The stabbing victim lay bleeding on the Wichita convenience store floor. Five shoppers stepped over her 27-year-old body to buy their items. One woman, who stepped over LaShanda Calloway four times, did pause–to snap a photo of the dying woman on her cell phone.
Ms. Calloway died later at a hospital as a result of the June 23 stabbing. Could she have been saved if people had used their cell phones to call 911 rather than to take her picture? Only God knows.
The case is reminiscent of the story of David Sharp, who died atop Mt. Everest last year as other climbers passed him on their way to the summit.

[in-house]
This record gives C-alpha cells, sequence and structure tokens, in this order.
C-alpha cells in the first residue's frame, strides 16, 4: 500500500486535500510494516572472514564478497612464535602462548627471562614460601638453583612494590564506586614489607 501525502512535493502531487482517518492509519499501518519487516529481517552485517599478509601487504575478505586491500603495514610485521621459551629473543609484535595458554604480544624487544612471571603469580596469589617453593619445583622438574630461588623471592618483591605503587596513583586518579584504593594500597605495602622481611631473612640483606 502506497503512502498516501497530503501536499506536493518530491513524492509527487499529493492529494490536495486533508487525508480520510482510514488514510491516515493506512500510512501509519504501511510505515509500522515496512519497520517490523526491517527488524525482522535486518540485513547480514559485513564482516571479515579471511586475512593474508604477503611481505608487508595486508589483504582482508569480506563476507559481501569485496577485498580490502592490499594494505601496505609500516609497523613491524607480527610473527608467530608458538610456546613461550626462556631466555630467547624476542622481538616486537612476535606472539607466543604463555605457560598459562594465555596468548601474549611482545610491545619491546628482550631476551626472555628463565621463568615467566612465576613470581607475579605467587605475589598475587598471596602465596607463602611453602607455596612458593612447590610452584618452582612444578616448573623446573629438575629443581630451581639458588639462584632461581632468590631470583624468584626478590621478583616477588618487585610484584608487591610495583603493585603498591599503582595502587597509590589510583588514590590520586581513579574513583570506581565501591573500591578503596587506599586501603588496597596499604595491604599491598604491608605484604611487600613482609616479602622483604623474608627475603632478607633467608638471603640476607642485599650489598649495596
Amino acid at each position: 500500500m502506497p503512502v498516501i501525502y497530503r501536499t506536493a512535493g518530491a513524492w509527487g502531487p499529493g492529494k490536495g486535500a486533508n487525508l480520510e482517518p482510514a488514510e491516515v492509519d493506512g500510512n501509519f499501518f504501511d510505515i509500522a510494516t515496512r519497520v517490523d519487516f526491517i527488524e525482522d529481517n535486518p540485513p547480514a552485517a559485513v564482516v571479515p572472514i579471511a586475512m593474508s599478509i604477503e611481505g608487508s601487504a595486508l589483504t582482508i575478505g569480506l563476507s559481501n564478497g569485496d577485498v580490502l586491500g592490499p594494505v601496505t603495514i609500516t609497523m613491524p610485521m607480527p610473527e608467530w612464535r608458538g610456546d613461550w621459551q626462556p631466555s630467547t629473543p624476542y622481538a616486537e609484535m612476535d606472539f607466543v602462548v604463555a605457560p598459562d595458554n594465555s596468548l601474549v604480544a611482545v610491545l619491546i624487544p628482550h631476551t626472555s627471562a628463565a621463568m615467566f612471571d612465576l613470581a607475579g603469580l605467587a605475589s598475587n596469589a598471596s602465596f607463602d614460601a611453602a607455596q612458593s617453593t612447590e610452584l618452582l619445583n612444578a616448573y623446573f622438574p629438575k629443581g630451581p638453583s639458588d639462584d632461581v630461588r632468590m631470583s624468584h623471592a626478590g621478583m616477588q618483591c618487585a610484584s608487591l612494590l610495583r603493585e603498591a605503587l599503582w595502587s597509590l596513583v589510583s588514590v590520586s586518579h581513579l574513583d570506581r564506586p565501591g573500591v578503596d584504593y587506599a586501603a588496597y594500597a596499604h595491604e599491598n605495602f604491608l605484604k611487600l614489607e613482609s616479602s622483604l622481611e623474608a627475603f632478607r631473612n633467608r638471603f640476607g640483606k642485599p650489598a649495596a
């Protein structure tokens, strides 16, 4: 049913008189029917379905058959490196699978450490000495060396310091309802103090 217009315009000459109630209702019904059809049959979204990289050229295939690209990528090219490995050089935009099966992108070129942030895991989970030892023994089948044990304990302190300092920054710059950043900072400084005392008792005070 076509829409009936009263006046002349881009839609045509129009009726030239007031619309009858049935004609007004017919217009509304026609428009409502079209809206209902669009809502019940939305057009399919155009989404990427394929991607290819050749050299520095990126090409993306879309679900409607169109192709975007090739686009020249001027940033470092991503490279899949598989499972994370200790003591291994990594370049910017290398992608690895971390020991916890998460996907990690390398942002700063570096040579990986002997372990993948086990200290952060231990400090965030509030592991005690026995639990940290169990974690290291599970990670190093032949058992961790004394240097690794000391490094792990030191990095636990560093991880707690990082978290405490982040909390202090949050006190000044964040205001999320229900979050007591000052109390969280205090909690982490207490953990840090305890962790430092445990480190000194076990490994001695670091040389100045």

Well, abortion, stem-cell research, euthanasia, and the murder of Terri Schiavo spring to mind. Public acceptance of these things hardens hearts to the sanctity of human life and reduces it to its perceived utility. So if one doesn’t want a baby, one can have her killed. If one wishes to end disease-related suffering, a tiny human being can be sacrificed. If healthy people determine that a disabled person wouldn’t want to live, she dies.
And if aiding a dying person would interrupt something as uncommon as reaching a mountain summit or as mundane as buying snacks, well, then, the person can die.
Such is the mindset that afflicts the modern world, from its highest mountain to its flattest town.